Things You'll Need
DMM or analog voltmeter with test leads
Work light or flashlight
Don’t be led into a false sense of security when working on a vehicle, thinking that 12-volts can’t hurt you because they can. It’s not the voltage that harms you, it’s the current flowing in a circuit that does the damage. Remove all rings, watches, and other jewelry when working on electrical system. Get a ring or some other piece of jewelry between a hot terminal and ground and you’re in for some serious burns.
A digital multimeter (DMM) is one of the most useful test instruments in any automotive electrician's tool kit. Every DMM is slightly different but there are some general guidelines you can follow for its use. An old analog voltmeter will work too but be careful of polarity when using one of them or you can peg the needle and do permanent damage to the meter movement.
Troubleshooting an Automotive Fuse Block
Locate the fuse block on your vehicle with the help of a work light or flashlight The main fuse block is usually located underneath the dash on the drivers' side of a vehicle. There will also be a power fuse block located under the hood near the vehicle's firewall. The blocks contain two types of fuses, the older "glass cartridge style" fuses and the newer "blade style" fuses. The blocks may also contain re-settable circuit breakers.
Clip the negative, black test lead to a good ground using the alligator clip attachment. Remember the car's metal frame is one side of its electrical circuit. If you have a meter that must be set manually, set the meter's "Function" switch to "DC Volts" and set the "Range" switch to a scale that will allow you to read 12-volts. On most manually ranging meters, that will be the 20-volt range.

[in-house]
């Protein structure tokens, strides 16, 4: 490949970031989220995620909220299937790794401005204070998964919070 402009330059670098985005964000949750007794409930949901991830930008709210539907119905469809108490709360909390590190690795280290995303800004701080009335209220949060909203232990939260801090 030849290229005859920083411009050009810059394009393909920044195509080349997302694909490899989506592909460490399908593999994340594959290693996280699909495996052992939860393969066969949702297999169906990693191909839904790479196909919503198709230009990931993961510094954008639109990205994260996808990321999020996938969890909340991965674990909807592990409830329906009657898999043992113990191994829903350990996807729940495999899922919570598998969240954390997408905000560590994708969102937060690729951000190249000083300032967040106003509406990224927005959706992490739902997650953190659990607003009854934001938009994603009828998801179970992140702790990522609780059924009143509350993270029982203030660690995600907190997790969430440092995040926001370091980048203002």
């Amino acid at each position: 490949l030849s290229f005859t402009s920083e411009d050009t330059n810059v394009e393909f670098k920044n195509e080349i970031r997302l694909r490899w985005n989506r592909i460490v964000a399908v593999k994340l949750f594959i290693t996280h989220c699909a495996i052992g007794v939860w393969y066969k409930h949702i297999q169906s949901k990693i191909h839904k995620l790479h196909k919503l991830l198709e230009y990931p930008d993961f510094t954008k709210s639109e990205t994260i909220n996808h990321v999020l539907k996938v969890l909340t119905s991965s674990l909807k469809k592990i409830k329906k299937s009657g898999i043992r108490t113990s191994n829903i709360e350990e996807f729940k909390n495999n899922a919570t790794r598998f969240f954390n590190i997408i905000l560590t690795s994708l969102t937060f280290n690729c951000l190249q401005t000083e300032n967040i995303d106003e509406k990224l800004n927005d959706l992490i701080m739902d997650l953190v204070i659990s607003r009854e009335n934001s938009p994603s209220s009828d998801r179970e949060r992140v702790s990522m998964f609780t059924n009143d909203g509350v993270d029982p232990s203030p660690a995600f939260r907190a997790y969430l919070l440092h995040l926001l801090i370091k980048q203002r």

Locate the small holes on each end of the blade-type fuses; those holes give you access to the blades inside the fuse. Insert the pointed tip of the red test lead first in one hole and then in the other. If you read 12-volts to ground on one end but not the other, the fuse is blown and needs to be replaced. With glass fuses place the red test lead tip on the silver-colored end caps to check them. Double-check your ground connection if all the fuses read "0" volts to ground. If there is no power to one fuse but all the others are functional, the problem lies with the fuse block itself.
Based in Colorado Springs, Colo., Jerry Walch has been writing articles for the DIY market since 1974. His work has appeared in “Family Handyman” magazine, “Popular Science,” "Popular Mechanics," “Handy” and other publications. Walch spent 40 years working in the electrical trades and holds an Associate of Applied Science in applied electrical engineering technology from Alvin Junior College.